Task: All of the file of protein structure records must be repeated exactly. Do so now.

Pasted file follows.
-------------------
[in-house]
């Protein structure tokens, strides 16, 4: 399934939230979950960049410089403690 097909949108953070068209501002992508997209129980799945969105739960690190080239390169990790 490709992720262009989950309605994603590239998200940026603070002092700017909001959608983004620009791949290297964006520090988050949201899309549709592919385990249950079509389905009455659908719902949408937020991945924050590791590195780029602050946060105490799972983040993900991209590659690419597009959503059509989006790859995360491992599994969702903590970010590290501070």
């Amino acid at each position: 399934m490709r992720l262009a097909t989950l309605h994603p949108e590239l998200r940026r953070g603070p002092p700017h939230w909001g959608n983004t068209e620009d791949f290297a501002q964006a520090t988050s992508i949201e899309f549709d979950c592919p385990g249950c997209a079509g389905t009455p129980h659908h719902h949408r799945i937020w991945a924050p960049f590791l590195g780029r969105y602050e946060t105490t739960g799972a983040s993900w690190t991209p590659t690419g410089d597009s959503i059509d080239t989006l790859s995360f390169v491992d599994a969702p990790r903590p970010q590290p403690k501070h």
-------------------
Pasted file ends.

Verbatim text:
[in-house]
């Protein structure tokens, strides 16, 4: 399934939230979950960049410089403690 097909949108953070068209501002992508997209129980799945969105739960690190080239390169990790 490709992720262009989950309605994603590239998200940026603070002092700017909001959608983004620009791949290297964006520090988050949201899309549709592919385990249950079509389905009455659908719902949408937020991945924050590791590195780029602050946060105490799972983040993900991209590659690419597009959503059509989006790859995360491992599994969702903590970010590290501070």
């Amino acid at each position: 399934m490709r992720l262009a097909t989950l309605h994603p949108e590239l998200r940026r953070g603070p002092p700017h939230w909001g959608n983004t068209e620009d791949f290297a501002q964006a520090t988050s992508i949201e899309f549709d979950c592919p385990g249950c997209a079509g389905t009455p129980h659908h719902h949408r799945i937020w991945a924050p960049f590791l590195g780029r969105y602050e946060t105490t739960g799972a983040s993900w690190t991209p590659t690419g410089d597009s959503i059509d080239t989006l790859s995360f390169v491992d599994a969702p990790r903590p970010q590290p403690k501070h």